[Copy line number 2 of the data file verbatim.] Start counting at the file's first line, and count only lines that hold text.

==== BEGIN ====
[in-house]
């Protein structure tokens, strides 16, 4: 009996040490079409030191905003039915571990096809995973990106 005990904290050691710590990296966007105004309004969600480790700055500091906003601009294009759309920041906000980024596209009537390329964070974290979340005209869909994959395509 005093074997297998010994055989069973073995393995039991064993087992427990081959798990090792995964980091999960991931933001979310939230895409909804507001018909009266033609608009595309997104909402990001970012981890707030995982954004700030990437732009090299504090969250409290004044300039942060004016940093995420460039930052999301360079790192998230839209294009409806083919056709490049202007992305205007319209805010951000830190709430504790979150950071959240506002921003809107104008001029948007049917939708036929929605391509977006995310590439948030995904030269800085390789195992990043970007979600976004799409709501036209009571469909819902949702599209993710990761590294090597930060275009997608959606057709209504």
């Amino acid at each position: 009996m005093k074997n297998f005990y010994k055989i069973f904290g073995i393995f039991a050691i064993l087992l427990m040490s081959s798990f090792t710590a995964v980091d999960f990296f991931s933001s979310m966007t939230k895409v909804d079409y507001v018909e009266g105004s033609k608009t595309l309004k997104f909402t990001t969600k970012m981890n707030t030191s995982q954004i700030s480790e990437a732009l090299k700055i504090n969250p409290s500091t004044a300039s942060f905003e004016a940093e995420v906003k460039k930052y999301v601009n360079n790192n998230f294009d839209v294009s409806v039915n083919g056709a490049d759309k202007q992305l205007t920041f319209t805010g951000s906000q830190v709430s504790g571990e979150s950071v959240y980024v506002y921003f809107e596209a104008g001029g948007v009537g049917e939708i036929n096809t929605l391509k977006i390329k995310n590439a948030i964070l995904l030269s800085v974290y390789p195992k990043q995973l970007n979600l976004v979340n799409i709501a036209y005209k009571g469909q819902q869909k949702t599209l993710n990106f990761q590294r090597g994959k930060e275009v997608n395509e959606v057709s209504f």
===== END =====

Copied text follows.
């Protein structure tokens, strides 16, 4: 009996040490079409030191905003039915571990096809995973990106 005990904290050691710590990296966007105004309004969600480790700055500091906003601009294009759309920041906000980024596209009537390329964070974290979340005209869909994959395509 005093074997297998010994055989069973073995393995039991064993087992427990081959798990090792995964980091999960991931933001979310939230895409909804507001018909009266033609608009595309997104909402990001970012981890707030995982954004700030990437732009090299504090969250409290004044300039942060004016940093995420460039930052999301360079790192998230839209294009409806083919056709490049202007992305205007319209805010951000830190709430504790979150950071959240506002921003809107104008001029948007049917939708036929929605391509977006995310590439948030995904030269800085390789195992990043970007979600976004799409709501036209009571469909819902949702599209993710990761590294090597930060275009997608959606057709209504």